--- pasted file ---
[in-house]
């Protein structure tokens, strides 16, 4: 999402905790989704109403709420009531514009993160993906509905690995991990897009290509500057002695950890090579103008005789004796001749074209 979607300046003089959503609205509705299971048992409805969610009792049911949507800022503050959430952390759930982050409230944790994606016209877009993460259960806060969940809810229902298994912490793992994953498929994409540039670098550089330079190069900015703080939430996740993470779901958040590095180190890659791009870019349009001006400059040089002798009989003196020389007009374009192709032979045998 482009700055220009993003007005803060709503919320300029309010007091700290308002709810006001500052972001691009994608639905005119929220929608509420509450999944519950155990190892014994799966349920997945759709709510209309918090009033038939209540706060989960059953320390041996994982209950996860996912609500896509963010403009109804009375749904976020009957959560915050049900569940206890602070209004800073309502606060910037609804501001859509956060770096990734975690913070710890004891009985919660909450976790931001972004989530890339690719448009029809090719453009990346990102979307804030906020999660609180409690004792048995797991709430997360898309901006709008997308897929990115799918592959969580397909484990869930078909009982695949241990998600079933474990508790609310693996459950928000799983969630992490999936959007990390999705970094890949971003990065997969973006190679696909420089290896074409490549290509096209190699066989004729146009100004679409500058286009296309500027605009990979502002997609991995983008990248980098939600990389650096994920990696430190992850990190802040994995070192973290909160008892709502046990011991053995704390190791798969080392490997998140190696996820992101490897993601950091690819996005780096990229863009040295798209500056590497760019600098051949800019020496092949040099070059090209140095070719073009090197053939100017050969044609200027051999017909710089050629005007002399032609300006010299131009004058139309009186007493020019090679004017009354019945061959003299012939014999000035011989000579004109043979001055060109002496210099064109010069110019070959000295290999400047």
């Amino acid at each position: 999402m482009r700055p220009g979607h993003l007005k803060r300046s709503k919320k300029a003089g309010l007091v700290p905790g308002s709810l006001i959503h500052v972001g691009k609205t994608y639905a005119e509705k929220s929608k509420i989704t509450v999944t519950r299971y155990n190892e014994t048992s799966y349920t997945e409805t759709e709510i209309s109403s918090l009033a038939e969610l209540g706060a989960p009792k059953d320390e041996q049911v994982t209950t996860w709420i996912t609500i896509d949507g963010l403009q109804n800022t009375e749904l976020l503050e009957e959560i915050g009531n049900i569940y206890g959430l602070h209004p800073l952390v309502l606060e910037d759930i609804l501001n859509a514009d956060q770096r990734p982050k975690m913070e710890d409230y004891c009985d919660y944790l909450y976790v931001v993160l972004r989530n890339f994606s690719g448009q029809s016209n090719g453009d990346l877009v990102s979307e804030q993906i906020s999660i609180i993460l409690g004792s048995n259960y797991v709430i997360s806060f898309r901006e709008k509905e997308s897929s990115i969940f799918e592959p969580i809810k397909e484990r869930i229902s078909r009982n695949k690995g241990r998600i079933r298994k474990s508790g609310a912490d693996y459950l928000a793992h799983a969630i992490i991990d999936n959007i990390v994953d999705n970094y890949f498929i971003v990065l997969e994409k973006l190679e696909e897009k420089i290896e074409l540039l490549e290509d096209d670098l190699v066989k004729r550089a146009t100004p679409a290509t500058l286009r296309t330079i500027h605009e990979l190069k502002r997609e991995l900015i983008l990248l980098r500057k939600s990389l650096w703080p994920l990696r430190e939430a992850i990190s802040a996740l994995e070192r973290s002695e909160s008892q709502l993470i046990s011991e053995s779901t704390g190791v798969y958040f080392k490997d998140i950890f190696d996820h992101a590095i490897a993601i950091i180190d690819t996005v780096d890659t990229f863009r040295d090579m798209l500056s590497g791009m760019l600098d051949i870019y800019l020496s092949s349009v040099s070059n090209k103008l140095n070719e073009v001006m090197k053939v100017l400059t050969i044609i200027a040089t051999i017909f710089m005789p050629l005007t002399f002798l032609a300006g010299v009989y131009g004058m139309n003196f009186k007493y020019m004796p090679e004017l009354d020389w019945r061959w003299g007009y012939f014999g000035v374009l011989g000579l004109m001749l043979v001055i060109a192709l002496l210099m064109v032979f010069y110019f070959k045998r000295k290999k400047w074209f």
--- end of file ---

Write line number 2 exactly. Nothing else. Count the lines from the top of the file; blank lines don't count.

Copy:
């Protein structure tokens, strides 16, 4: 999402905790989704109403709420009531514009993160993906509905690995991990897009290509500057002695950890090579103008005789004796001749074209 979607300046003089959503609205509705299971048992409805969610009792049911949507800022503050959430952390759930982050409230944790994606016209877009993460259960806060969940809810229902298994912490793992994953498929994409540039670098550089330079190069900015703080939430996740993470779901958040590095180190890659791009870019349009001006400059040089002798009989003196020389007009374009192709032979045998 482009700055220009993003007005803060709503919320300029309010007091700290308002709810006001500052972001691009994608639905005119929220929608509420509450999944519950155990190892014994799966349920997945759709709510209309918090009033038939209540706060989960059953320390041996994982209950996860996912609500896509963010403009109804009375749904976020009957959560915050049900569940206890602070209004800073309502606060910037609804501001859509956060770096990734975690913070710890004891009985919660909450976790931001972004989530890339690719448009029809090719453009990346990102979307804030906020999660609180409690004792048995797991709430997360898309901006709008997308897929990115799918592959969580397909484990869930078909009982695949241990998600079933474990508790609310693996459950928000799983969630992490999936959007990390999705970094890949971003990065997969973006190679696909420089290896074409490549290509096209190699066989004729146009100004679409500058286009296309500027605009990979502002997609991995983008990248980098939600990389650096994920990696430190992850990190802040994995070192973290909160008892709502046990011991053995704390190791798969080392490997998140190696996820992101490897993601950091690819996005780096990229863009040295798209500056590497760019600098051949800019020496092949040099070059090209140095070719073009090197053939100017050969044609200027051999017909710089050629005007002399032609300006010299131009004058139309009186007493020019090679004017009354019945061959003299012939014999000035011989000579004109043979001055060109002496210099064109010069110019070959000295290999400047």